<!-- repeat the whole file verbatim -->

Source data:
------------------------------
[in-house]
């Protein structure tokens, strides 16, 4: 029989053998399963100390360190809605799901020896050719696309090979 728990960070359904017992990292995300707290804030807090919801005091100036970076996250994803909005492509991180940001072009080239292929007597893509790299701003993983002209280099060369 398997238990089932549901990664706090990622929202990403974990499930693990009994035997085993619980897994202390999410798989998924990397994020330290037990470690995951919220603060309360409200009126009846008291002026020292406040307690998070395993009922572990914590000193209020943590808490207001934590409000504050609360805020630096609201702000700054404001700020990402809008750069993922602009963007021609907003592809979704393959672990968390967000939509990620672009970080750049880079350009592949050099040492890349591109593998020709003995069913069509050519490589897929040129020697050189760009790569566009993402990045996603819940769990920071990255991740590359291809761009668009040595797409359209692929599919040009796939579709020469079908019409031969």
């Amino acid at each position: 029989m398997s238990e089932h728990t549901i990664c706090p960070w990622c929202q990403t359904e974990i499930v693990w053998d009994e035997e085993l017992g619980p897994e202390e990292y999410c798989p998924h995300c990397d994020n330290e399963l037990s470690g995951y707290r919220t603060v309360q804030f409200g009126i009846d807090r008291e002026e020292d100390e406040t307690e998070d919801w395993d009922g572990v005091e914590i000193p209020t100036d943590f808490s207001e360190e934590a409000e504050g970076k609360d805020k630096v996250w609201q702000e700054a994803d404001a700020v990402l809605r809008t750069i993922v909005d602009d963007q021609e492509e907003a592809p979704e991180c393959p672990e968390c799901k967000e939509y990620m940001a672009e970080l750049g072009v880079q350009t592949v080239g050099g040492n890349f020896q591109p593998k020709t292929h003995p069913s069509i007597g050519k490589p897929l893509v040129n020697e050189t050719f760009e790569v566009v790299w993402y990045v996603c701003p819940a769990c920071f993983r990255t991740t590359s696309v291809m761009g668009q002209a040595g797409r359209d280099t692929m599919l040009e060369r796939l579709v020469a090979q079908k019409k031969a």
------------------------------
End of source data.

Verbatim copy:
[in-house]
């Protein structure tokens, strides 16, 4: 029989053998399963100390360190809605799901020896050719696309090979 728990960070359904017992990292995300707290804030807090919801005091100036970076996250994803909005492509991180940001072009080239292929007597893509790299701003993983002209280099060369 398997238990089932549901990664706090990622929202990403974990499930693990009994035997085993619980897994202390999410798989998924990397994020330290037990470690995951919220603060309360409200009126009846008291002026020292406040307690998070395993009922572990914590000193209020943590808490207001934590409000504050609360805020630096609201702000700054404001700020990402809008750069993922602009963007021609907003592809979704393959672990968390967000939509990620672009970080750049880079350009592949050099040492890349591109593998020709003995069913069509050519490589897929040129020697050189760009790569566009993402990045996603819940769990920071990255991740590359291809761009668009040595797409359209692929599919040009796939579709020469079908019409031969």
């Amino acid at each position: 029989m398997s238990e089932h728990t549901i990664c706090p960070w990622c929202q990403t359904e974990i499930v693990w053998d009994e035997e085993l017992g619980p897994e202390e990292y999410c798989p998924h995300c990397d994020n330290e399963l037990s470690g995951y707290r919220t603060v309360q804030f409200g009126i009846d807090r008291e002026e020292d100390e406040t307690e998070d919801w395993d009922g572990v005091e914590i000193p209020t100036d943590f808490s207001e360190e934590a409000e504050g970076k609360d805020k630096v996250w609201q702000e700054a994803d404001a700020v990402l809605r809008t750069i993922v909005d602009d963007q021609e492509e907003a592809p979704e991180c393959p672990e968390c799901k967000e939509y990620m940001a672009e970080l750049g072009v880079q350009t592949v080239g050099g040492n890349f020896q591109p593998k020709t292929h003995p069913s069509i007597g050519k490589p897929l893509v040129n020697e050189t050719f760009e790569v566009v790299w993402y990045v996603c701003p819940a769990c920071f993983r990255t991740t590359s696309v291809m761009g668009q002209a040595g797409r359209d280099t692929m599919l040009e060369r796939l579709v020469a090979q079908k019409k031969a």